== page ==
Employers need to quickly understand your work experience. Format your experience as a list of short, scannable statements, rather than writing out dense paragraphs. For example:
Too wordy: Applied expert budget management skills to achieve a 20% reduction in departmental expenses through diligent research, identifying significant inefficiencies.
More concise: Achieved 20% departmental cost savings by eliminating inefficiencies.
Resumes can vary in length. The most important thing is to present relevant information in an easy-to-scan format so that the person reading your resume can immediately see how your skills and experience match their requirements. If you can’t decide what is essential, ask yourself if what you’re including is relevant to what the employer is asking for in the job description.
It’s also important to consider the kind of work you truly want to be hired to do. In other words, don’t include past experience for tasks you strongly dislike doing. Keep the experiences that you want to keep building on and match what the employer is looking for—this meets the definition of essential information to include on your resume.
4. Quantify your accomplishments whenever possible
Numbers and data bring your work experience to life and help hiring managers envision the potential impact you could have in their organisation. When you can, back up your achievements with real data to boost your credibility and add informative detail to your resume. For example:
Unquantified: Improved lead generation through strategic content marketing initiatives.
Quantified: Achieved 180% year-over-year lead growth through strategic content marketing initiatives.
5. Use keywords that employers are using in their job descriptions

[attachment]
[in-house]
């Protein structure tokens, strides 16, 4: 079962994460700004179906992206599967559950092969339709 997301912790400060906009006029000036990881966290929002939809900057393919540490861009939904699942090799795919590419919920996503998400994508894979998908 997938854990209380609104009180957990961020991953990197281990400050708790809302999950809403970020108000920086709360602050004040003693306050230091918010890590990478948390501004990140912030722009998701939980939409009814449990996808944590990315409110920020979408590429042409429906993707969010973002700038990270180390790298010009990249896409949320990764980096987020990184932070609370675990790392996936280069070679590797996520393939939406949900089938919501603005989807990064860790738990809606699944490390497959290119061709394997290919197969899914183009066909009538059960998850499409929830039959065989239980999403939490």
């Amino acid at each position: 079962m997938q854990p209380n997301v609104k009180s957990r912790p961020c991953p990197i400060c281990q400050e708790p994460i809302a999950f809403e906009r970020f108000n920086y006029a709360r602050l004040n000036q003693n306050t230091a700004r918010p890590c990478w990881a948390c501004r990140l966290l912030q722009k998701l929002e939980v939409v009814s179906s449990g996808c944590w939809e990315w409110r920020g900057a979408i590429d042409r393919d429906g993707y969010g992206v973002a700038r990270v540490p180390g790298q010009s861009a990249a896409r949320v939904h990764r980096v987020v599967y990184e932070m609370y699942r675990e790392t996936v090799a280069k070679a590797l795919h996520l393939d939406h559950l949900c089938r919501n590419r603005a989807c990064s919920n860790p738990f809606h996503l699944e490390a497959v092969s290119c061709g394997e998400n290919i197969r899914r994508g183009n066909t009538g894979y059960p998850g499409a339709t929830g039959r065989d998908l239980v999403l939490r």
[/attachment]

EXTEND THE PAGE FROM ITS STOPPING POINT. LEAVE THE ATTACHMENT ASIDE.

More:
Hiring managers want to see that you can speak their language and know the lingo of their industry. When they see their own keywords mirrored back to them in your resume, it reinforces the idea that you’re a strong candidate for the role. And if your resume will be posted to an online database like Indeed Resume, the right keywords are critical to getting found by employers.
6. Proofread several times to catch typos and misspellings
Unfortunately, a single typographical or spelling error is sometimes enough to get your resume discarded early on. Review your resume multiple times, doing a thorough line-by-line, word-by-word edit. Printing it on paper and following each line with a pen as you read it can also be helpful. Reading content backwards—awkward and time-consuming though it may be—is a great way to catch minor mistakes that you might otherwise miss. And an outside perspective is always a good idea. Ask a friend, mentor, or family member to review your resume for you before you begin submitting it to employers.
A strong resume can streamline your job search process, help you showcase your strengths, and move you one step closer to your dream job. With some diligent work up front—and by adhering to these six rules—you can turn this fundamental job search document into one of your strongest professional assets.